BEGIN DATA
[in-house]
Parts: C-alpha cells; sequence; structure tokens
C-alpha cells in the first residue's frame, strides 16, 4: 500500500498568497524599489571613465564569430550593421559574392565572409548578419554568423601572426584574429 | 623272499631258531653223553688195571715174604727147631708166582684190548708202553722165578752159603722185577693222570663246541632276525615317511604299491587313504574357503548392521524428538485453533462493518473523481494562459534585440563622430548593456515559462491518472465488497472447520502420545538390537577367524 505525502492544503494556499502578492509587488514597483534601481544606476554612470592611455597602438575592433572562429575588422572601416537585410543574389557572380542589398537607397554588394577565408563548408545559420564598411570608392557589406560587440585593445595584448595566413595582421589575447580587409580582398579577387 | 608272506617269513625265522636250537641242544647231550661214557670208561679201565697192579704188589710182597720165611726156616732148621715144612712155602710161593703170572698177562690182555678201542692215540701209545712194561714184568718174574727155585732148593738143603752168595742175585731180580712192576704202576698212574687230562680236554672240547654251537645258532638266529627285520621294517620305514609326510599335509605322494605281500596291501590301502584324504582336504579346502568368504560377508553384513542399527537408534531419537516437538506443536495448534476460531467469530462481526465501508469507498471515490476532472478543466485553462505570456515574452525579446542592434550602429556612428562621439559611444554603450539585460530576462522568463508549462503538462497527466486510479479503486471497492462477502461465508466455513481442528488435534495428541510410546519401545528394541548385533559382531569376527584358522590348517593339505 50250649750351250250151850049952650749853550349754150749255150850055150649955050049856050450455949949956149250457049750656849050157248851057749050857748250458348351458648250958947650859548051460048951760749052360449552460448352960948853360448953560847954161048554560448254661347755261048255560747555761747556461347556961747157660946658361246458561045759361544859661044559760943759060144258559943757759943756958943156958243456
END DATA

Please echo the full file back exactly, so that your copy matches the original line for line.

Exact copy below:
[in-house]
Parts: C-alpha cells; sequence; structure tokens
C-alpha cells in the first residue's frame, strides 16, 4: 500500500498568497524599489571613465564569430550593421559574392565572409548578419554568423601572426584574429 | 623272499631258531653223553688195571715174604727147631708166582684190548708202553722165578752159603722185577693222570663246541632276525615317511604299491587313504574357503548392521524428538485453533462493518473523481494562459534585440563622430548593456515559462491518472465488497472447520502420545538390537577367524 505525502492544503494556499502578492509587488514597483534601481544606476554612470592611455597602438575592433572562429575588422572601416537585410543574389557572380542589398537607397554588394577565408563548408545559420564598411570608392557589406560587440585593445595584448595566413595582421589575447580587409580582398579577387 | 608272506617269513625265522636250537641242544647231550661214557670208561679201565697192579704188589710182597720165611726156616732148621715144612712155602710161593703170572698177562690182555678201542692215540701209545712194561714184568718174574727155585732148593738143603752168595742175585731180580712192576704202576698212574687230562680236554672240547654251537645258532638266529627285520621294517620305514609326510599335509605322494605281500596291501590301502584324504582336504579346502568368504560377508553384513542399527537408534531419537516437538506443536495448534476460531467469530462481526465501508469507498471515490476532472478543466485553462505570456515574452525579446542592434550602429556612428562621439559611444554603450539585460530576462522568463508549462503538462497527466486510479479503486471497492462477502461465508466455513481442528488435534495428541510410546519401545528394541548385533559382531569376527584358522590348517593339505 50250649750351250250151850049952650749853550349754150749255150850055150649955050049856050450455949949956149250457049750656849050157248851057749050857748250458348351458648250958947650859548051460048951760749052360449552460448352960948853360448953560847954161048554560448254661347755261048255560747555761747556461347556961747157660946658361246458561045759361544859661044559760943759060144258559943757759943756958943156958243456